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Feathers Over Mackinac (1889–1891)

A bird’s song is the most beautiful music in the world.

S.E. White (1891)

Stewart E. White, 1903

 Stewart Edward White (1873-1946) was the second of five children born to Mary and Thomas Stewart White, a successful lumberman of Grand Rapids, Michigan. Guided by his father, Stewart grew up in the woods, particularly in lumber towns of northern Michigan. After graduating from Grand Rapid’s Central High School, this curious and creative young man became intensely interested in ornithology. Between 1890–1893, he wrote more than 30 articles on birds which became his first published writings.

 Thomas White built a cottage on Mackinac Island’s West Bluff between 1890-1891, which served as a summer retreat for his family. Known as “Over the Glen,” this rambling Queen Anne structure served as the perfect base for many adventures. For Stewart, this largely took the form of three seasons of dedicated ornithology field work. An article summarizing his findings, “Birds Observed on Mackinac Island, Michigan …” was published in the July 1893 edition of The Auk, the official journal of the American Ornithologists’ Union.

 Summer Birds of Mackinac Island

 Stewart’s detailed observations offer a fascinating look at the island’s avian wildlife and landscape near the end of 19th century. His records coincide with the period of Mackinac National Park (1875-1895) and early attempts at nature conservation in Michigan. While some birds and their habitats are easily recognizable today, some conditions have changed dramatically over the past 130 years. Below are some of Stewart’s firsthand observations, followed by a modern perspective.

 Bald Eagle: “In 1889 three of these birds, two adults and one young, were seen at various times during the summer. In 1890 only one of the old ones and the young one were observed. The female was shot by a local taxidermist. In 1891 two mature and two young were on the island. These birds are common at Les Cheneaux.”

 With populations in severe decline, eagles received special legal protection in 1940. In the 1950s, widespread use of DDT reduced the population even further. Only 52 breeding pairs lived in Michigan in 1961. Today, roughly 900 breeding pairs exist in the state and sightings are common over the Straits of Mackinac.

 Pileated Woodpecker: “These birds are very rare and are becoming scarcer every year. They are now confined to the heavily timbered portions of the country, usually along the river swamps. They have a loud cackling cry like that of a scared hen, and their hammerings can be heard a long distance. On Mackinac Island a specimen was brought to my brother by an Indian boy, who assured us that the bird was not uncommon as a late migrant. The country people call them ‘Woodcocks’ and under that name they are often sold to unsuspecting victims in search of a dainty.”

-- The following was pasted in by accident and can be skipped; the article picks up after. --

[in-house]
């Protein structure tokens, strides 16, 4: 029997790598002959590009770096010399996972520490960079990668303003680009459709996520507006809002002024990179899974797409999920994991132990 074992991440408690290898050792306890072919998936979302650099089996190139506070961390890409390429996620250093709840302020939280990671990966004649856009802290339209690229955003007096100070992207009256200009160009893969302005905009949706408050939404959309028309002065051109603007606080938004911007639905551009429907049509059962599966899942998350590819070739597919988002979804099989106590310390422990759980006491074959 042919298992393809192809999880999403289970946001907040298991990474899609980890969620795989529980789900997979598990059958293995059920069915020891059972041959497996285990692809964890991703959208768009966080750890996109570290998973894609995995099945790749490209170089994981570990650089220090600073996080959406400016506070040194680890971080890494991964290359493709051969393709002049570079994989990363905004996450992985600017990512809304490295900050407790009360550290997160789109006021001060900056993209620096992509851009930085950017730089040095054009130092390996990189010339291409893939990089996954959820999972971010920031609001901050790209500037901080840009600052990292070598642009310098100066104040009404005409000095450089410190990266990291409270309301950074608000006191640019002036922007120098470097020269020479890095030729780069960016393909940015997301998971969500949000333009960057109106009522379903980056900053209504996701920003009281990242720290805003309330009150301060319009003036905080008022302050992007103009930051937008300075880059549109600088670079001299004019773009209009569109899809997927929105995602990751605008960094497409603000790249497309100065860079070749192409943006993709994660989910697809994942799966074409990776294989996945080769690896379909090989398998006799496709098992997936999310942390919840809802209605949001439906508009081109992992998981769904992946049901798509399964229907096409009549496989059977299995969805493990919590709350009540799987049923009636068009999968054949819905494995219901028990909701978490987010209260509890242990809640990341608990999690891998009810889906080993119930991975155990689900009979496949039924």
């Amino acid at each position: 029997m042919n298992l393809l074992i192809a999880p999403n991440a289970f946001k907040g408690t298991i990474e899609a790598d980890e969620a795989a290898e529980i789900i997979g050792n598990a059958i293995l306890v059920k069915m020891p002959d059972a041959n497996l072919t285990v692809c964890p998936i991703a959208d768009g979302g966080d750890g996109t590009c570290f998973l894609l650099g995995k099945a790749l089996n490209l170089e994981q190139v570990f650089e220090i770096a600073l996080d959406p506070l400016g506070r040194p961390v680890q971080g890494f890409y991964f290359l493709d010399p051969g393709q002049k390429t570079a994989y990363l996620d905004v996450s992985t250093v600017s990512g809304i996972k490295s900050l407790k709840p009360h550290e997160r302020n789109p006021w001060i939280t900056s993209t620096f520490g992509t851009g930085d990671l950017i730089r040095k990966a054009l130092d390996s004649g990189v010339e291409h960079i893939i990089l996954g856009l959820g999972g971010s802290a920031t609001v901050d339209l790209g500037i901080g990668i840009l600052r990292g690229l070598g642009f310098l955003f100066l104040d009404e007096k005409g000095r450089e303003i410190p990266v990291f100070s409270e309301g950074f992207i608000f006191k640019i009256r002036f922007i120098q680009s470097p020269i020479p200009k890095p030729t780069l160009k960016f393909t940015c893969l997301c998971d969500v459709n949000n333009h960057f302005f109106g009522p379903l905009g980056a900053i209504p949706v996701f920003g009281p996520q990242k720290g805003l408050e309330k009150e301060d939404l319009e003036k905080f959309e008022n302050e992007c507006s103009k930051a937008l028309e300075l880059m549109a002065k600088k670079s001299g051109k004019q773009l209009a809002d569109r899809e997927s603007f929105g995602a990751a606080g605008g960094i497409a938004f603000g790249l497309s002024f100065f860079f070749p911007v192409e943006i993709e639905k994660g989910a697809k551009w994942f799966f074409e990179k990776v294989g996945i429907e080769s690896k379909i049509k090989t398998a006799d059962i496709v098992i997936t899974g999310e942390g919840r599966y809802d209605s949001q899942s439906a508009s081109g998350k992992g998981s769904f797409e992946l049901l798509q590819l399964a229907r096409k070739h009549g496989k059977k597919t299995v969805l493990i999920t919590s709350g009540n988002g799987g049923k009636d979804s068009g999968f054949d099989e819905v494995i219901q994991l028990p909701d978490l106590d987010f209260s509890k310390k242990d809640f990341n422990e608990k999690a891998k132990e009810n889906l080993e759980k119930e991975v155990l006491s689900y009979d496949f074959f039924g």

This crow-sized bird is the is the largest woodpecker of the North Woods. No longer shot for food, its numbers have grown in recent years. Today, it can be considered a common (though somewhat shy) resident. Listen for its reverberating call, “cuk-cuk-cuk-cuk” echoing through the trees.

 Ovenbird: “Common in the maple woods. On several occasions it has been my good fortune to hear the beautiful vesper song of this species.”

 Thankfully, this small warbler remains a common resident of Mackinac’s woodlands. Spending much of its time on the ground, this species builds a dome-shaped nest resembling a wood-fired bread oven. An ovenbird nest was discovered this June on Mackinac Island, near Fort Holmes. Their loud echoing call, “teacher-teacher-teacher,” is a common sound across the island.

 American Redstart: “The most characteristic bird of the island. It occurs in such amazing abundance that it seems as if every tree contained one of these birds.”

 Of all 27 warbler species which have been recorded on Mackinac Island, this is the one you’re most likely to see. Redstarts are still very common throughout the straits region, and are often quite bold. Adult males sport black plumage with orange spots (not red) and a white belly. Females and first-year males feature subtle gray-green tones with yellow spots.

 Enjoying Mackinac Wildlife

 These few observations are just a small sampling of the amazing diversity of wildlife which calls the North Woods home. More than 230 species of birds have been recorded on Mackinac Island and in the surrounding straits region. Dozens of other animals also abound, including mammals, fish, amphibians, and reptiles too bountiful to name here. Wherever you roam, special encounters await as you explore Mackinac’s “wild side” and the natural wonders of summertime in northern Michigan.